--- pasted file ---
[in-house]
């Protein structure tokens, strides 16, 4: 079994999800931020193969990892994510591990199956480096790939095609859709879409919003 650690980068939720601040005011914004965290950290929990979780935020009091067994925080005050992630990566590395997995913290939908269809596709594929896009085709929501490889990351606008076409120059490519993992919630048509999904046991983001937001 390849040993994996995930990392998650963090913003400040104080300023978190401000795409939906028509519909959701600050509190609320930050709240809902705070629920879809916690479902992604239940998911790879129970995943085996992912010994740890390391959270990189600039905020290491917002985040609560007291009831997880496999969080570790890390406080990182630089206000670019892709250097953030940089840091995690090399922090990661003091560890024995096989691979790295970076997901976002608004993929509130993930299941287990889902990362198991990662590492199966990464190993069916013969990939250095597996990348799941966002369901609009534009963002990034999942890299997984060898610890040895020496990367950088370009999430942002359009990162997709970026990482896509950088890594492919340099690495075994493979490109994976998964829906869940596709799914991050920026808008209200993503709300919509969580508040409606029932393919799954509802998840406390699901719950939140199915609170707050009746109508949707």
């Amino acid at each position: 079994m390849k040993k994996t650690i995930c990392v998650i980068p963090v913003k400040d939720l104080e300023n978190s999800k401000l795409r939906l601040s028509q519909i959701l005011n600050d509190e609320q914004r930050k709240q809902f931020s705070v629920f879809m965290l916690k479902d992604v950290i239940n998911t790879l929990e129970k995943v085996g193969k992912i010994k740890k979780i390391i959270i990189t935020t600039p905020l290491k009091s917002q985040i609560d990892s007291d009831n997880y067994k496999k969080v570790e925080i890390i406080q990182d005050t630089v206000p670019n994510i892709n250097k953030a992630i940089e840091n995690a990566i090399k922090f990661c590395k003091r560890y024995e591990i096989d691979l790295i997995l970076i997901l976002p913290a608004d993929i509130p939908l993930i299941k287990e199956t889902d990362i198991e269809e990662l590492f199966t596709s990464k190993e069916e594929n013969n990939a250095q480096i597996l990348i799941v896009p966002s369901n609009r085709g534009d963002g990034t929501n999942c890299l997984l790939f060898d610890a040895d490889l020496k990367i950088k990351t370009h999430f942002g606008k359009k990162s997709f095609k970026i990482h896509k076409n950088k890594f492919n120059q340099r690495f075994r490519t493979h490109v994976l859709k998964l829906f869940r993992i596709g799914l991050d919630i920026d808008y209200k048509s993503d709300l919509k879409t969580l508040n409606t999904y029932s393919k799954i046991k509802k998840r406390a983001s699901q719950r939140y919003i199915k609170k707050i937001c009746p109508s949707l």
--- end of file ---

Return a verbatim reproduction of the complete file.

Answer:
[in-house]
């Protein structure tokens, strides 16, 4: 079994999800931020193969990892994510591990199956480096790939095609859709879409919003 650690980068939720601040005011914004965290950290929990979780935020009091067994925080005050992630990566590395997995913290939908269809596709594929896009085709929501490889990351606008076409120059490519993992919630048509999904046991983001937001 390849040993994996995930990392998650963090913003400040104080300023978190401000795409939906028509519909959701600050509190609320930050709240809902705070629920879809916690479902992604239940998911790879129970995943085996992912010994740890390391959270990189600039905020290491917002985040609560007291009831997880496999969080570790890390406080990182630089206000670019892709250097953030940089840091995690090399922090990661003091560890024995096989691979790295970076997901976002608004993929509130993930299941287990889902990362198991990662590492199966990464190993069916013969990939250095597996990348799941966002369901609009534009963002990034999942890299997984060898610890040895020496990367950088370009999430942002359009990162997709970026990482896509950088890594492919340099690495075994493979490109994976998964829906869940596709799914991050920026808008209200993503709300919509969580508040409606029932393919799954509802998840406390699901719950939140199915609170707050009746109508949707």
């Amino acid at each position: 079994m390849k040993k994996t650690i995930c990392v998650i980068p963090v913003k400040d939720l104080e300023n978190s999800k401000l795409r939906l601040s028509q519909i959701l005011n600050d509190e609320q914004r930050k709240q809902f931020s705070v629920f879809m965290l916690k479902d992604v950290i239940n998911t790879l929990e129970k995943v085996g193969k992912i010994k740890k979780i390391i959270i990189t935020t600039p905020l290491k009091s917002q985040i609560d990892s007291d009831n997880y067994k496999k969080v570790e925080i890390i406080q990182d005050t630089v206000p670019n994510i892709n250097k953030a992630i940089e840091n995690a990566i090399k922090f990661c590395k003091r560890y024995e591990i096989d691979l790295i997995l970076i997901l976002p913290a608004d993929i509130p939908l993930i299941k287990e199956t889902d990362i198991e269809e990662l590492f199966t596709s990464k190993e069916e594929n013969n990939a250095q480096i597996l990348i799941v896009p966002s369901n609009r085709g534009d963002g990034t929501n999942c890299l997984l790939f060898d610890a040895d490889l020496k990367i950088k990351t370009h999430f942002g606008k359009k990162s997709f095609k970026i990482h896509k076409n950088k890594f492919n120059q340099r690495f075994r490519t493979h490109v994976l859709k998964l829906f869940r993992i596709g799914l991050d919630i920026d808008y209200k048509s993503d709300l919509k879409t969580l508040n409606t999904y029932s393919k799954i046991k509802k998840r406390a983001s699901q719950r939140y919003i199915k609170k707050i937001c009746p109508s949707l």